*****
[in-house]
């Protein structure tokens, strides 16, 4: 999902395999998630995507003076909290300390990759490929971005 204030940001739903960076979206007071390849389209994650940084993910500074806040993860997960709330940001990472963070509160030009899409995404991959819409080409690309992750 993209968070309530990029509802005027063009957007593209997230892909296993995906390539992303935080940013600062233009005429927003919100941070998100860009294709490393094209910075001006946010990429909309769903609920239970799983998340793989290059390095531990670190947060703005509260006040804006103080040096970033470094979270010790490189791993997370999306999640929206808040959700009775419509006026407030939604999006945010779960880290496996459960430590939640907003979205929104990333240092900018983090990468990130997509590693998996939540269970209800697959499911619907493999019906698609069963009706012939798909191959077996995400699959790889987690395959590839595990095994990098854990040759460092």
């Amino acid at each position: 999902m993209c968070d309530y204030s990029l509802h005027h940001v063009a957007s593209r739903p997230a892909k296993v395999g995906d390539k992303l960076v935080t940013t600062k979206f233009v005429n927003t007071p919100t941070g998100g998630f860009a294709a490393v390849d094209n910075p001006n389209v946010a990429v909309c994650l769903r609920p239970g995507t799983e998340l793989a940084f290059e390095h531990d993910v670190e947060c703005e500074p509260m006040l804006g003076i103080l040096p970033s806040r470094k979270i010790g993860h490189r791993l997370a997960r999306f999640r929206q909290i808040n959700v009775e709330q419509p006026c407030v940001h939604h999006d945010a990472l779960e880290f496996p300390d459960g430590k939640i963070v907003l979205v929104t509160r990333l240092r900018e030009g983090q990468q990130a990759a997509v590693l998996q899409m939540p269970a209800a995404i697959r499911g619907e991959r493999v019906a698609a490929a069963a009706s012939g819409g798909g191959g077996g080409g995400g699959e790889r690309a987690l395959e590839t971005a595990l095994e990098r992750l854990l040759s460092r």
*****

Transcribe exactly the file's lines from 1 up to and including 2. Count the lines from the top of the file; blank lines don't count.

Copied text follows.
[in-house]
């Protein structure tokens, strides 16, 4: 999902395999998630995507003076909290300390990759490929971005 204030940001739903960076979206007071390849389209994650940084993910500074806040993860997960709330940001990472963070509160030009899409995404991959819409080409690309992750 993209968070309530990029509802005027063009957007593209997230892909296993995906390539992303935080940013600062233009005429927003919100941070998100860009294709490393094209910075001006946010990429909309769903609920239970799983998340793989290059390095531990670190947060703005509260006040804006103080040096970033470094979270010790490189791993997370999306999640929206808040959700009775419509006026407030939604999006945010779960880290496996459960430590939640907003979205929104990333240092900018983090990468990130997509590693998996939540269970209800697959499911619907493999019906698609069963009706012939798909191959077996995400699959790889987690395959590839595990095994990098854990040759460092």